HOME TheInfoList.com
Providing Lists of Related Topics to Help You Find Great Stuff
[::MainTopicLength::#1500] [::ListTopicLength::#1000] [::ListLength::#15] [::ListAdRepeat::#3]

picture info

4th Regiment South Carolina Cavalry
The 4th South Carolina
South Carolina
Cavalry
Cavalry
Regiment
Regiment
was a regiment of cavalry in the Confederate States Army
Confederate States Army
during the American Civil War. They were from the state of South Carolina
South Carolina
and served primarily in the Eastern Theater of the American Civil War. The 4th South Carolina
South Carolina
Cavalry Regiment
Regiment
was organized on December 16, 1862, by consolidating the 10th Battalion South Carolina
South Carolina
Cavalry, the 12th Battalion South Carolina Cavalry, the Charleston Light Dragoons and Company A of the St. James Mounted Riflemen.[1] The 10th Cavalry
Cavalry
Battalion (also called the 3rd Battalion) was organized in the spring of 1862 with five companies, and Major James P
[...More...]

"4th Regiment South Carolina Cavalry" on:
Wikipedia
Google
Yahoo

picture info

Flag Of South Carolina
The flag of the U.S. state
U.S

[...More...]

"Flag Of South Carolina" on:
Wikipedia
Google
Yahoo

picture info

Confederate States Of America
The Confederate States of America
Confederate States of America
(CSA or C.S.), commonly referred to as the Confederacy, was an unrecognized country in North America that existed from 1861 to 1865. The Confederacy was originally formed by seven secessionist slave-holding states – South Carolina, Mississippi, Florida, Alabama, Georgia, Louisiana, and Texas
Texas
– in the Lower South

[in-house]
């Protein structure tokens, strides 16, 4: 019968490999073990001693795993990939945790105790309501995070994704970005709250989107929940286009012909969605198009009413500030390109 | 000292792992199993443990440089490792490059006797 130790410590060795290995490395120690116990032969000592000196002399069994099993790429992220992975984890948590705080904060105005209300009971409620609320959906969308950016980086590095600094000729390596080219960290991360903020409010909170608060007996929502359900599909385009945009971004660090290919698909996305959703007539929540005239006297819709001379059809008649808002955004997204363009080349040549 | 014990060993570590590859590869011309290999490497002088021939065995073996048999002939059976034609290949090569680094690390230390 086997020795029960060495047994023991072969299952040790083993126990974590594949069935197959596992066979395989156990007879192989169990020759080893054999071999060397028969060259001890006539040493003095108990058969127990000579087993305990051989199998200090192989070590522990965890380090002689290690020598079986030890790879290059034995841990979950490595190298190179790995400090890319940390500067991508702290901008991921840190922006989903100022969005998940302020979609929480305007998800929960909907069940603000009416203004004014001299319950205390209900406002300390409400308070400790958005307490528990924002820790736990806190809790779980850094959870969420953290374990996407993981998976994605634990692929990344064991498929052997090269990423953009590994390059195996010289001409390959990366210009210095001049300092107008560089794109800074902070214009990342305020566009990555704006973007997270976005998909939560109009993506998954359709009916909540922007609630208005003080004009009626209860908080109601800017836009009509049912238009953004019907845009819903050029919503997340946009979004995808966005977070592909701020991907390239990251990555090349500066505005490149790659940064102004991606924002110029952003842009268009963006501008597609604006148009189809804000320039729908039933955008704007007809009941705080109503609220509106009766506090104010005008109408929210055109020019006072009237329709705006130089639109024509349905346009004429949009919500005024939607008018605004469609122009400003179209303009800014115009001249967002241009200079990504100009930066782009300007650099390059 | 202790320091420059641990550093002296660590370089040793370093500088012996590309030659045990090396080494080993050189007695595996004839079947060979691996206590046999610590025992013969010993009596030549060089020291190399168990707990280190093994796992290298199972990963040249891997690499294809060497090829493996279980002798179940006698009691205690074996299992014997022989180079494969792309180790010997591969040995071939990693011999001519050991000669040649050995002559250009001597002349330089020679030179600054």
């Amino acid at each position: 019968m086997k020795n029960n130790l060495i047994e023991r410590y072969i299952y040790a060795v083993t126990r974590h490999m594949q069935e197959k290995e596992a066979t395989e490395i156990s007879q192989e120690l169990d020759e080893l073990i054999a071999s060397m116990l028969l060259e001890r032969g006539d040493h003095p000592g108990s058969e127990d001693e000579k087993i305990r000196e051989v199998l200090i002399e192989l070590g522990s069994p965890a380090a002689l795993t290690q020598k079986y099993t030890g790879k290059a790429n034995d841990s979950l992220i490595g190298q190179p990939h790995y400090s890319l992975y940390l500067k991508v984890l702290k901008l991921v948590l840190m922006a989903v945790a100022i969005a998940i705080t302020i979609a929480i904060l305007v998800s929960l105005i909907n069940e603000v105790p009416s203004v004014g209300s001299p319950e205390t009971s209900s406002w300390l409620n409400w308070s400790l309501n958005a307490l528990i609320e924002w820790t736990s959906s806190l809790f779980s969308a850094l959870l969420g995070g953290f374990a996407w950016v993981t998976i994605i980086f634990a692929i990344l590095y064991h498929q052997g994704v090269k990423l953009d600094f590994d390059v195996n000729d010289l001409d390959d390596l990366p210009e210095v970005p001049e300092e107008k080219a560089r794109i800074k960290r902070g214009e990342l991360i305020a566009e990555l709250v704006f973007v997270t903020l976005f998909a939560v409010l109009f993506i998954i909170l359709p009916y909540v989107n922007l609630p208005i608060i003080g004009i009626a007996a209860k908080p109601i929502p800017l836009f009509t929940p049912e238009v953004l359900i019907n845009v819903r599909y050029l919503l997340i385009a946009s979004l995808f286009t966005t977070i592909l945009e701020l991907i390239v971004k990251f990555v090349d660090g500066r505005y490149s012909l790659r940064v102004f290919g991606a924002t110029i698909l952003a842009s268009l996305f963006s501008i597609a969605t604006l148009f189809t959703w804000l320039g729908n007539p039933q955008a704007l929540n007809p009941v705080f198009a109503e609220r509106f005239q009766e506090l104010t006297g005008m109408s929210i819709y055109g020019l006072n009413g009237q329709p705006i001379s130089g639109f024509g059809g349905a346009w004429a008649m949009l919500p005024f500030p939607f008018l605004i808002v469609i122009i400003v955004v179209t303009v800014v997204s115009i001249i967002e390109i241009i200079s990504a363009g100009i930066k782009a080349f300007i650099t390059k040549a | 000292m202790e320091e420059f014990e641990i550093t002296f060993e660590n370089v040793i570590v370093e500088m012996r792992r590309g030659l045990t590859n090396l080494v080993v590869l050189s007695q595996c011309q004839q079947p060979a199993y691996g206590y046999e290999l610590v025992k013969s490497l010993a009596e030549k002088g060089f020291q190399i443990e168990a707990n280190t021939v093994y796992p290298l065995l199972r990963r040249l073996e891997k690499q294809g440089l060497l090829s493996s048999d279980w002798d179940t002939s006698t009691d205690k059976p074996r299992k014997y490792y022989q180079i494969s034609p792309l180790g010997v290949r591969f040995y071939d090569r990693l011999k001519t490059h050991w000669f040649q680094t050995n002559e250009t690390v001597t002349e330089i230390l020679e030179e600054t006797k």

Lower South
region of the United States, whose regional economy was heavily dependent upon agriculture, particularly cotton, and a plantation system that relied upon the labor of African-American slaves.[2] Each state declared its secession from the United States
United States
following the November 1860 election of Republican candidate Abraham Lincoln
Abraham Lincoln
to the U.S. presidency on a platform which opposed the expansion of slavery into the western territories
[...More...]

"Confederate States Of America" on:
Wikipedia
Google
Yahoo

picture info

Special
Special
Special
or specials may refer to:Contents1 Music 2 Film and television 3 Other uses 4 See alsoMusic[edit] Special
Special
(album), a 1992 album by Vesta Williams "Special" (Garbage song), 1998 "Special
[...More...]

"Special" on:
Wikipedia
Google
Yahoo

picture info

South Carolina In The American Civil War
South Carolina
South Carolina
was the first state to secede from the Union in December 1860, and was one of the founding member states of the Confederacy in February 1861. The bombardment of the beleaguered U.S. garrison at Fort Sumter
Fort Sumter
in Charleston Harbor
Harbor
on April 12, 1861 is generally recognized as the first military engagement of the war. South Carolina
South Carolina
was a source of troops for the Confederate army, and as the war progressed, also for the Union, as thousands of ex-slaves flocked to join the Union. The state also provided uniforms, textiles, food, and war material, as well as trained soldiers and leaders from The Citadel and other military schools. In contrast to most other Confederate states, South Carolina
South Carolina